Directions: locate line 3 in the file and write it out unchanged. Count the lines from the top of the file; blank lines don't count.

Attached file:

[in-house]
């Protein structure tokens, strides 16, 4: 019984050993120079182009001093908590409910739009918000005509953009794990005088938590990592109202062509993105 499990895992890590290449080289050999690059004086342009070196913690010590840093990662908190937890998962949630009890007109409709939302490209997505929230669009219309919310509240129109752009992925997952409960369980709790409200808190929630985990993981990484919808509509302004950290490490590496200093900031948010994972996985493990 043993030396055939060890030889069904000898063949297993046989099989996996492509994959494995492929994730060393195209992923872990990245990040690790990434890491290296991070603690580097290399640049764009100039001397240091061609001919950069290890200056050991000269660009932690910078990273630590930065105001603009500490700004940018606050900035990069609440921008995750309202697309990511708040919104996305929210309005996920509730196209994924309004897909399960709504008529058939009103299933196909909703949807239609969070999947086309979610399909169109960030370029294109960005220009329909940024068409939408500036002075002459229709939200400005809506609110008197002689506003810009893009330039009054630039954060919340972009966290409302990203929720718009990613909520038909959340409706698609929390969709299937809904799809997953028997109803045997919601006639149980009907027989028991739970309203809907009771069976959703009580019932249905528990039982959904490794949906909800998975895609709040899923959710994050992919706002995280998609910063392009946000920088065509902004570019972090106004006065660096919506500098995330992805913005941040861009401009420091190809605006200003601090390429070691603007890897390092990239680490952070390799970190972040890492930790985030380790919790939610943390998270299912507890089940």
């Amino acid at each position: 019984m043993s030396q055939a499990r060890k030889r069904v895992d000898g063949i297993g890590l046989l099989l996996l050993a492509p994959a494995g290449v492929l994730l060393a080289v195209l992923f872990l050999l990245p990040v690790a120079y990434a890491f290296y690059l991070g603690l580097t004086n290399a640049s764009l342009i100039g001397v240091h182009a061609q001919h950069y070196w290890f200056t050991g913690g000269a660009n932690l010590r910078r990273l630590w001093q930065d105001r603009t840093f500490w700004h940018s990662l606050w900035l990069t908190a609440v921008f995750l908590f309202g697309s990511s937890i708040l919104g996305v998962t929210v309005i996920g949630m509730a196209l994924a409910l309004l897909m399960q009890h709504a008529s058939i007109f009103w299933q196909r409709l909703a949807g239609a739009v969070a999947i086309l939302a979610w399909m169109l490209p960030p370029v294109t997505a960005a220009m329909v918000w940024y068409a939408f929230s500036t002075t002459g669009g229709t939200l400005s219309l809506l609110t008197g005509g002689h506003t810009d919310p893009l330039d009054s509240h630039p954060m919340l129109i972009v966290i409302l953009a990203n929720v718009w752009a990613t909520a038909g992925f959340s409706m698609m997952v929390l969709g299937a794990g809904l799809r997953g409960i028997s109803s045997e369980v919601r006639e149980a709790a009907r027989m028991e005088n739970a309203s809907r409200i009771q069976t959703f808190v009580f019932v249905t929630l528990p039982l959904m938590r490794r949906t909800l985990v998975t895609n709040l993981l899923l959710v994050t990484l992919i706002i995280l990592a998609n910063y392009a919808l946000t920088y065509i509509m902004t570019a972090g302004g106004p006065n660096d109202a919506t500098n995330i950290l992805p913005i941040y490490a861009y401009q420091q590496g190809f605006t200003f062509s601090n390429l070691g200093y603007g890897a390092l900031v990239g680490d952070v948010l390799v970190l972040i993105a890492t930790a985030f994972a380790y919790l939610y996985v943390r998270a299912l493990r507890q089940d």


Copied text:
């Amino acid at each position: 019984m043993s030396q055939a499990r060890k030889r069904v895992d000898g063949i297993g890590l046989l099989l996996l050993a492509p994959a494995g290449v492929l994730l060393a080289v195209l992923f872990l050999l990245p990040v690790a120079y990434a890491f290296y690059l991070g603690l580097t004086n290399a640049s764009l342009i100039g001397v240091h182009a061609q001919h950069y070196w290890f200056t050991g913690g000269a660009n932690l010590r910078r990273l630590w001093q930065d105001r603009t840093f500490w700004h940018s990662l606050w900035l990069t908190a609440v921008f995750l908590f309202g697309s990511s937890i708040l919104g996305v998962t929210v309005i996920g949630m509730a196209l994924a409910l309004l897909m399960q009890h709504a008529s058939i007109f009103w299933q196909r409709l909703a949807g239609a739009v969070a999947i086309l939302a979610w399909m169109l490209p960030p370029v294109t997505a960005a220009m329909v918000w940024y068409a939408f929230s500036t002075t002459g669009g229709t939200l400005s219309l809506l609110t008197g005509g002689h506003t810009d919310p893009l330039d009054s509240h630039p954060m919340l129109i972009v966290i409302l953009a990203n929720v718009w752009a990613t909520a038909g992925f959340s409706m698609m997952v929390l969709g299937a794990g809904l799809r997953g409960i028997s109803s045997e369980v919601r006639e149980a709790a009907r027989m028991e005088n739970a309203s809907r409200i009771q069976t959703f808190v009580f019932v249905t929630l528990p039982l959904m938590r490794r949906t909800l985990v998975t895609n709040l993981l899923l959710v994050t990484l992919i706002i995280l990592a998609n910063y392009a919808l946000t920088y065509i509509m902004t570019a972090g302004g106004p006065n660096d109202a919506t500098n995330i950290l992805p913005i941040y490490a861009y401009q420091q590496g190809f605006t200003f062509s601090n390429l070691g200093y603007g890897a390092l900031v990239g680490d952070v948010l390799v970190l972040i993105a890492t930790a985030f994972a380790y919790l939610y996985v943390r998270a299912l493990r507890q089940d």